January 28, 2024

Water Vapor Fest over the Pacific Northwest

The U.S. West Coast is experiencing a very wet period and this pluvial bounty is not ending soon.

Dramatically, measures of water vapor approaching our coast are impressive.

To illustrate, consider the water vapor imagery from the NOAA GOES-West satellite on Saturday afternoon (see below).

I rarely show such imagery on this blog and it is virtually never presented by the media.  Where it is white, there is a lot of water vapor in the mid to upper troposphere (roughly 18,000 to 35,000 ft). The image below shows the entire West Coast engulfed in H2O.  

Expect little change this week.  Currents of water vapor, generally from the subtropics and tropics, are commonly called "atmospheric rivers" and several of them will be headed for the western U.S. this week.  

One of the best ways to identify a potent atmosphere river is to plot "water vapor transport", which is essentially the moisture (water vapor) content of the atmosphere times the associated wind speed.   Essentially a measure of how much water vapor is being moved about by the winds.

The predicted atmospheric river and associated water vapor transport this evening (Sunday) are impressive (blue colors), with the most potent influx of water into British Columbia.

But if you REALLY want to be impressed, check out the atmosphere river prediction for Tuesday evening.   Just wow.  And this one is headed for northern California and the Pacific Northwest.

The predicted 48-h precipitation totals ending Friday morning are impressive over northern California and British Columbia gets a big piece of it as well:

Many West Coast rivers will be running high.  In fact, they are already running high with numerous NW rivers much above normal on Saturday (see below).

Stay dry,


  1. Rain train, pineapple express, atmospheric river, water bus, precipitation Nation, heaven47, steam wagon, hydrogen carriage, unfroze hose, damp Chute, water cannon, mist shift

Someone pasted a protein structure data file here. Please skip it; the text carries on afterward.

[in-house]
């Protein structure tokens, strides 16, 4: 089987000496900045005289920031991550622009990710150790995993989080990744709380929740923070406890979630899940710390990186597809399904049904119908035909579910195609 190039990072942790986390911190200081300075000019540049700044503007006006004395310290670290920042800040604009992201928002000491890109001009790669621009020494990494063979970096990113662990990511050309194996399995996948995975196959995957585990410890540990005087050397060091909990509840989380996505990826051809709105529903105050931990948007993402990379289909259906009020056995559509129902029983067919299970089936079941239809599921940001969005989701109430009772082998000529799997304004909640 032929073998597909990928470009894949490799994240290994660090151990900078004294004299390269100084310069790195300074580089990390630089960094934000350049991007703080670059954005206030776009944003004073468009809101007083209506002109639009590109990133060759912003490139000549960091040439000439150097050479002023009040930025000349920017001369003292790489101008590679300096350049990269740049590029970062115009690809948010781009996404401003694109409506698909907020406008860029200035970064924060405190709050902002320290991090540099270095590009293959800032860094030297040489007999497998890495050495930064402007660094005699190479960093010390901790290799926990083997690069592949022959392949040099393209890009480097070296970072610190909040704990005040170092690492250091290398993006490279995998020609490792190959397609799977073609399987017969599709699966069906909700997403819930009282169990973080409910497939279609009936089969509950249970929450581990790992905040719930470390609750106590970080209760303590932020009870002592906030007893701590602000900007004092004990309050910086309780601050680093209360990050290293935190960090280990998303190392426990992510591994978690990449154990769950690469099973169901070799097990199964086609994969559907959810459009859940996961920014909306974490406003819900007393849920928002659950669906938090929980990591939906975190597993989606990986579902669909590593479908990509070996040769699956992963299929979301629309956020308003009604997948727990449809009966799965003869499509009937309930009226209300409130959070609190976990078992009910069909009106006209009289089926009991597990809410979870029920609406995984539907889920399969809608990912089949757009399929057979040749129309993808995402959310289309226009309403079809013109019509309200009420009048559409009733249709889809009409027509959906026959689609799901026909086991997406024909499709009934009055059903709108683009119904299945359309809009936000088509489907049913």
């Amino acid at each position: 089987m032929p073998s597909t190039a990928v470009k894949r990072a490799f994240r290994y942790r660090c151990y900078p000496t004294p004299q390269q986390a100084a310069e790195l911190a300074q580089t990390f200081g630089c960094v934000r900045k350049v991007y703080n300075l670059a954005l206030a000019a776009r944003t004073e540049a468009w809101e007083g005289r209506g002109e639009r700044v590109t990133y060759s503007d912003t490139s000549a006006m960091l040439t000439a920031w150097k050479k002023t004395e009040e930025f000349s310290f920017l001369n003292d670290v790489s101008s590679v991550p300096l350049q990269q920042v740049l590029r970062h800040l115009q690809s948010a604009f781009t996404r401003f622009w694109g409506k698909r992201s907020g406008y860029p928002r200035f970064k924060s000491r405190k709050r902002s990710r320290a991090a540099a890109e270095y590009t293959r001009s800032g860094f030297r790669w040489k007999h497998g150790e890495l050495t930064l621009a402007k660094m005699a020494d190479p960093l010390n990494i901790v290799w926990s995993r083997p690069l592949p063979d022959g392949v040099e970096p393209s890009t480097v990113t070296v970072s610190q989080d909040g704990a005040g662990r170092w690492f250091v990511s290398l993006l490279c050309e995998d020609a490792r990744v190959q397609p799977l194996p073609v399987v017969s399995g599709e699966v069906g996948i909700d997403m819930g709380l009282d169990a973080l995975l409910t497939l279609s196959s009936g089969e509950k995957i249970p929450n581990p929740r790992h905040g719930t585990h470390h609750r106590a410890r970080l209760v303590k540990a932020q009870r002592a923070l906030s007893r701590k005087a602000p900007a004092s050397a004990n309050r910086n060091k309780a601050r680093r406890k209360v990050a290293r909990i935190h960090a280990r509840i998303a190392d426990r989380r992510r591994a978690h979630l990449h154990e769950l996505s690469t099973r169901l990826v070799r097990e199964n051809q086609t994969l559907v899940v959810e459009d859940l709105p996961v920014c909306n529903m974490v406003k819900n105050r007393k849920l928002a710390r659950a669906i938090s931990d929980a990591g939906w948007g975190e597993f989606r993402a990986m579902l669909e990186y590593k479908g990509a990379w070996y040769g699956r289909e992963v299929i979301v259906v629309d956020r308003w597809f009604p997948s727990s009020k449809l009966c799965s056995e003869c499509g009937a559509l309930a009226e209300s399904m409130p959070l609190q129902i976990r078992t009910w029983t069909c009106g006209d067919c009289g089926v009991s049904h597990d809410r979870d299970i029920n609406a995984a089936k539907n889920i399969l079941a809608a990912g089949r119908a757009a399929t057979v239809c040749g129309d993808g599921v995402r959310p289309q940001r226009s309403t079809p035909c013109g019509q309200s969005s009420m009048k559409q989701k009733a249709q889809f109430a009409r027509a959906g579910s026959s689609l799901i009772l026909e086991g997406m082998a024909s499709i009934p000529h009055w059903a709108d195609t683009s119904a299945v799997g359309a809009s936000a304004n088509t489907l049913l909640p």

2. Not much of that H2O making it east of the Cascade Crest. Just as well, we don't need rain-on-snow event.

  3. There's so much water flooding uselessly into the sea. I wish we had more reservoir capacity in this state

    1. In the US we have built many more dams and reservoirs than we need. And in the Pacific Northwest every reservoir represents lost salmon habitat.

    2. Richard...we very much need the dams and reservoirs for power generation. Why is salmon habit such a priorty? Is anyone suffering from insufficient salmon?..cliff

    3. Salmon habitat is priority because of treaty rights and the Endangered Species Act.

  4. The nutrient transport of rivers feeds ocean life and flooding events like these are feasts in the making. Those rivers are brown for a reason: it's not just water. The amount of "stuff" a river moves is downright awesome. Locking to much of it up in damns and reservoirs is essentially cutting part of the food supply to the lowest (and most essential) end of the oceanic food chain.
    Don't you think that a free flowing water shed backed by a more thoughtful water conservation plan might be a better course to steer? I think it will be important for the regeneration and future health for our oceans.

  5. Hit 70 degrees up in Mount Vernon. I thought I was back in Hawaii.

  6. Extraordinary weather in Bellingham last night. The temperature at my location rose from the mid 50s at just before 5PM to 69.5F at 7:30PM. By 10PM the temperature had dropped to 65F and winds were gusting nearly 50mph. The only time I've experienced such warm and windy weather in Bellingham was during the remarkable windstorm of August 29, 2015.

  7. Cliff, can you explain the general atmospheric conditions that set up the common “narrow cold frontal rain band” that is so common with atmospheric rivers?


Please make sure your comments are civil. Name calling and personal attacks are not appropriate.

The Other Type of Mountain Wave Cloud

 Folks love to talk about lenticular clouds , which are generally produced by air moving up (and down) downstream of a mountain barrier (see...